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EDITIONS
Saturday, 21 September, 2002, 12:41 GMT 13:41 UK
Sadness permeates Milly's town
Floral tributes to Milly
Flowers have been placed nearby

Feelings of shock and sadness have enveloped the Surrey town of Walton-on-Thames as news unfolded that Amanda "Milly" Dowler's remains had been found.

People there, more than most areas across the country, have been clinging to the hope that the search for the 13-year-old would not end this way.

Milly Dowler
It is six months since Milly's disappearance
In the six months since the teenager disappeared the search for Milly has dominated headlines in this commuter belt town.

But the discovery of a body at Yateley Heath Forest about 25 miles from where Milly was last seen at Walton-on-Thames station has stunned many people.

Victoria MacKisack, who has settled in Walton from her native New Zealand, said: "It is just a tragedy, we are all bleeding for the family at home. "It makes you more paranoid that something like this could happen here - where you felt safe."

FBI help

Her daughter Clem Fraser, 31, said: "It's a relief, but an awful relief. You just wish they could have had a happier outcome."

Flowers are beginning to be laid in memory of Milly near the station.

One bouquet of chrysanthemums is signed from "the mothers of Walton-on-Thames".

It said: "There hasn't been a day gone by when we haven't wished you would come back safe and be back in your family's arms.


Although you expect it it's still a shock that this has happened, you just feel for the parents

Kristian Franklyn, local resident
"We are all very sad for your family and all of the people that knew you.

"We are so sorry we could not stop this happening."

Milly, one of two daughters of Bob and Sally Dowler, had been on her way home from school when she disappeared on 21 March this year.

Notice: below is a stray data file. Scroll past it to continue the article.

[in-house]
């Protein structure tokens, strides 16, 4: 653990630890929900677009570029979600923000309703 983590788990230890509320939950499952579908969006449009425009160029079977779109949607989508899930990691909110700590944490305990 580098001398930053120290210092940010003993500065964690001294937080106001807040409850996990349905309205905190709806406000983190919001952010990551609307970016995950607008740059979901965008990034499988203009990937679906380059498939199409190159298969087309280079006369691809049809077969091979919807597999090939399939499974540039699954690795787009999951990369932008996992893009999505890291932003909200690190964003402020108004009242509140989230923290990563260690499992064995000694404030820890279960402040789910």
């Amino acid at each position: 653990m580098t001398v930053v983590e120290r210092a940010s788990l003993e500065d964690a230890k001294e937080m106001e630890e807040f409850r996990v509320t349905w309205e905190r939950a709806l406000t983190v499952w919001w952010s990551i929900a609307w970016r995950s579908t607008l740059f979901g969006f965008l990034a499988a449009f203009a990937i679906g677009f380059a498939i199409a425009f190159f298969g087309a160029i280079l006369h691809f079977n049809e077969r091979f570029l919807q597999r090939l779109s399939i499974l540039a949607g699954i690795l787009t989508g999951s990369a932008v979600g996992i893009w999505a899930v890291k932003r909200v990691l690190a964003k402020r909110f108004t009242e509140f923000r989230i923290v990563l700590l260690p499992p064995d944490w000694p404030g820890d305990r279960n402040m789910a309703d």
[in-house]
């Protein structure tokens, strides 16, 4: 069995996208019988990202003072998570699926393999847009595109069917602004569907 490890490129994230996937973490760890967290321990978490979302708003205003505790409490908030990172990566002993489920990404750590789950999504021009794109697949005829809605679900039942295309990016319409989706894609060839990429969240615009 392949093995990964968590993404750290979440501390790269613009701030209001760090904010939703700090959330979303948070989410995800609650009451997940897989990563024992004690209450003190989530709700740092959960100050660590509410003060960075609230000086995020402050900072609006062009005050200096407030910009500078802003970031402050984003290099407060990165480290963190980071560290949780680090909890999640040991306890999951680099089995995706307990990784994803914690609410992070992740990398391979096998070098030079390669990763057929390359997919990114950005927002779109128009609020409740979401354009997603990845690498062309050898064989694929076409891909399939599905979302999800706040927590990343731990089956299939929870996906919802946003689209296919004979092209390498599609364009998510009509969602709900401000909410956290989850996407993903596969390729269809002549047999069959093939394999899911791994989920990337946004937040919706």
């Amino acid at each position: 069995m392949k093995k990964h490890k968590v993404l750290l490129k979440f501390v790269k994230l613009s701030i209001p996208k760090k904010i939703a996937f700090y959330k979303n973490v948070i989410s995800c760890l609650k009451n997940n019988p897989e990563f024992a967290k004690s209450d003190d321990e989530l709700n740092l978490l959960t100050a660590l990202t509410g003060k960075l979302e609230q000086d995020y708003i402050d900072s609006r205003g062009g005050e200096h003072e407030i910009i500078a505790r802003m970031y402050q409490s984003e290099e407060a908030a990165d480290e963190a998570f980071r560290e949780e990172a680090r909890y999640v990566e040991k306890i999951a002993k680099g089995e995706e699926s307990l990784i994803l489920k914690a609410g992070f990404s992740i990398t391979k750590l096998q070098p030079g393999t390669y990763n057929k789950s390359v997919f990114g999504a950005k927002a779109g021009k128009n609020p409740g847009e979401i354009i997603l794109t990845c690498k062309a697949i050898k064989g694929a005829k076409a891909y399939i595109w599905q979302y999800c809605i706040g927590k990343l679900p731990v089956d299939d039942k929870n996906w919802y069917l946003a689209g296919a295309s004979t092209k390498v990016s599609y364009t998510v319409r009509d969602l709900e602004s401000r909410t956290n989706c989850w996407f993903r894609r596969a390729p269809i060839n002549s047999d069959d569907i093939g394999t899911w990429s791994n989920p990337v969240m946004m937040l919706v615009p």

Her disappearance prompted a nationwide hunt - with help even coming from the FBI.

Victoria Mackisack, resident of Walton-on-Thames
Milly's death has made us feel paranoid, say residents

At the Ashley Park Hotel across the road from Walton-on-Thames railway station, people said Milly's disappearance was a constant talking point.

Cautious parents

The search has penetrated life in Walton, said commuter Clare Dodimead: "Everywhere you go, you'll see a poster in a shop window, in a car, or in someone's house.

"It's never gone away."

Kristian Franklyn, an office worker, spoke of the sadness people now felt.

He said: "Although you expect it it's still a shock that this has happened, you just feel for the parents."

Mr Franklyn, who has a 12-year-old sister at Milly's school, said: "It's made everyone wary, you don't expect it to happen here."

Milly's last conversation with her parents was to telephone her father saying she was on her way home.

Shared grief

But she did not return and now the long months of agonising over her whereabouts have reached the conclusion no-one dared think about.

One mother of a 12-year-old girl said Milly's death would make her "rein in her daughter" even more than she had done already.

Kristian Franklyn
Kristian Franklyn: Milly's death is felt by everyone

She said: "I've stopped her freedom, but you can't help it.

"I make sure that when she goes out now there is a group of her friends with her."

She said many people shared in the grief for Milly's parents.

"I feel so sad for them. Although I never believed she had run away, it is so awful that it has ended like this."

 WATCH/LISTEN
 ON THIS STORY
The BBC's Clarence Mitchell
"The news that the Dowler family had been dreading"

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20 Sep 02 | England
20 Sep 02 | England
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